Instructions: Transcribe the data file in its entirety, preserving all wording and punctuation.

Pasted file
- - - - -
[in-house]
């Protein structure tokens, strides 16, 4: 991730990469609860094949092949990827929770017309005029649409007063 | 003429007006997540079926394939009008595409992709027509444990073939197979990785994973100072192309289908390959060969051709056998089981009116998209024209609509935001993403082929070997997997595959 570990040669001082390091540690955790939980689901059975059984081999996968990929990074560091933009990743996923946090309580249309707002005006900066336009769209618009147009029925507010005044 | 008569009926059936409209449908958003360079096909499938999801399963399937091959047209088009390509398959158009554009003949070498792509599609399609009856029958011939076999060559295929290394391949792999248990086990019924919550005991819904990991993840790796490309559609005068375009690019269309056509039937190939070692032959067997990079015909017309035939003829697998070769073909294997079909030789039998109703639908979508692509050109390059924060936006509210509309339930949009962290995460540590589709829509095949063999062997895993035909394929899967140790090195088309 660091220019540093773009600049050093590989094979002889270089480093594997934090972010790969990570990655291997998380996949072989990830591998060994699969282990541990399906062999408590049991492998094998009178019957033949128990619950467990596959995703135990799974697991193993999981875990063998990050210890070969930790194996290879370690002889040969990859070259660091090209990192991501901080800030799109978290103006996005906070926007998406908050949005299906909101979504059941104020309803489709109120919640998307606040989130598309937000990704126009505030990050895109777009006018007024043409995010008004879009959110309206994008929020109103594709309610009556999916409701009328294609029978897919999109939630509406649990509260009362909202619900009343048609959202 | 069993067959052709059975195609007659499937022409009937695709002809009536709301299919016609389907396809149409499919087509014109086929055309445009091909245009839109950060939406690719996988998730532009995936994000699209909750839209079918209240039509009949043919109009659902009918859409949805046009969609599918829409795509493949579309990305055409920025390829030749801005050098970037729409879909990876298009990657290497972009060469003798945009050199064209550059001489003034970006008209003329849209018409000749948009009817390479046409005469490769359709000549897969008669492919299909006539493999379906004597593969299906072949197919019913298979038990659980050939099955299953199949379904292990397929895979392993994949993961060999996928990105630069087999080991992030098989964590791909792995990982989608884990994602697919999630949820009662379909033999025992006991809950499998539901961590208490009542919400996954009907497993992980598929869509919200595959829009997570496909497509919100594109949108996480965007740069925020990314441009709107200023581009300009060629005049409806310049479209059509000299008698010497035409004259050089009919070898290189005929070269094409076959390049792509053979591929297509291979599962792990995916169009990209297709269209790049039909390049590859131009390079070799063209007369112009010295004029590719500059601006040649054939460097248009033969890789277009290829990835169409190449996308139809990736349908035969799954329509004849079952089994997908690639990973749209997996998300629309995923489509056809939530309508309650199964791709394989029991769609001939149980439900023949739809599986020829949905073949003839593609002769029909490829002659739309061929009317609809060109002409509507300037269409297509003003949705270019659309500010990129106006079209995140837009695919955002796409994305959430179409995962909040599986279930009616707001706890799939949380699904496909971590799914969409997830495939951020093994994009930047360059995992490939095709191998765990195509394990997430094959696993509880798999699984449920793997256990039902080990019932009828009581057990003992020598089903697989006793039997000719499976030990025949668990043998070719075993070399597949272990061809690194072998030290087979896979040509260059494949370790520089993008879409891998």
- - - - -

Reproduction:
[in-house]
């Protein structure tokens, strides 16, 4: 991730990469609860094949092949990827929770017309005029649409007063 | 003429007006997540079926394939009008595409992709027509444990073939197979990785994973100072192309289908390959060969051709056998089981009116998209024209609509935001993403082929070997997997595959 570990040669001082390091540690955790939980689901059975059984081999996968990929990074560091933009990743996923946090309580249309707002005006900066336009769209618009147009029925507010005044 | 008569009926059936409209449908958003360079096909499938999801399963399937091959047209088009390509398959158009554009003949070498792509599609399609009856029958011939076999060559295929290394391949792999248990086990019924919550005991819904990991993840790796490309559609005068375009690019269309056509039937190939070692032959067997990079015909017309035939003829697998070769073909294997079909030789039998109703639908979508692509050109390059924060936006509210509309339930949009962290995460540590589709829509095949063999062997895993035909394929899967140790090195088309 660091220019540093773009600049050093590989094979002889270089480093594997934090972010790969990570990655291997998380996949072989990830591998060994699969282990541990399906062999408590049991492998094998009178019957033949128990619950467990596959995703135990799974697991193993999981875990063998990050210890070969930790194996290879370690002889040969990859070259660091090209990192991501901080800030799109978290103006996005906070926007998406908050949005299906909101979504059941104020309803489709109120919640998307606040989130598309937000990704126009505030990050895109777009006018007024043409995010008004879009959110309206994008929020109103594709309610009556999916409701009328294609029978897919999109939630509406649990509260009362909202619900009343048609959202 | 069993067959052709059975195609007659499937022409009937695709002809009536709301299919016609389907396809149409499919087509014109086929055309445009091909245009839109950060939406690719996988998730532009995936994000699209909750839209079918209240039509009949043919109009659902009918859409949805046009969609599918829409795509493949579309990305055409920025390829030749801005050098970037729409879909990876298009990657290497972009060469003798945009050199064209550059001489003034970006008209003329849209018409000749948009009817390479046409005469490769359709000549897969008669492919299909006539493999379906004597593969299906072949197919019913298979038990659980050939099955299953199949379904292990397929895979392993994949993961060999996928990105630069087999080991992030098989964590791909792995990982989608884990994602697919999630949820009662379909033999025992006991809950499998539901961590208490009542919400996954009907497993992980598929869509919200595959829009997570496909497509919100594109949108996480965007740069925020990314441009709107200023581009300009060629005049409806310049479209059509000299008698010497035409004259050089009919070898290189005929070269094409076959390049792509053979591929297509291979599962792990995916169009990209297709269209790049039909390049590859131009390079070799063209007369112009010295004029590719500059601006040649054939460097248009033969890789277009290829990835169409190449996308139809990736349908035969799954329509004849079952089994997908690639990973749209997996998300629309995923489509056809939530309508309650199964791709394989029991769609001939149980439900023949739809599986020829949905073949003839593609002769029909490829002659739309061929009317609809060109002409509507300037269409297509003003949705270019659309500010990129106006079209995140837009695919955002796409994305959430179409995962909040599986279930009616707001706890799939949380699904496909971590799914969409997830495939951020093994994009930047360059995992490939095709191998765990195509394990997430094959696993509880798999699984449920793997256990039902080990019932009828009581057990003992020598089903697989006793039997000719499976030990025949668990043998070719075993070399597949272990061809690194072998030290087979896979040509260059494949370790520089993008879409891998």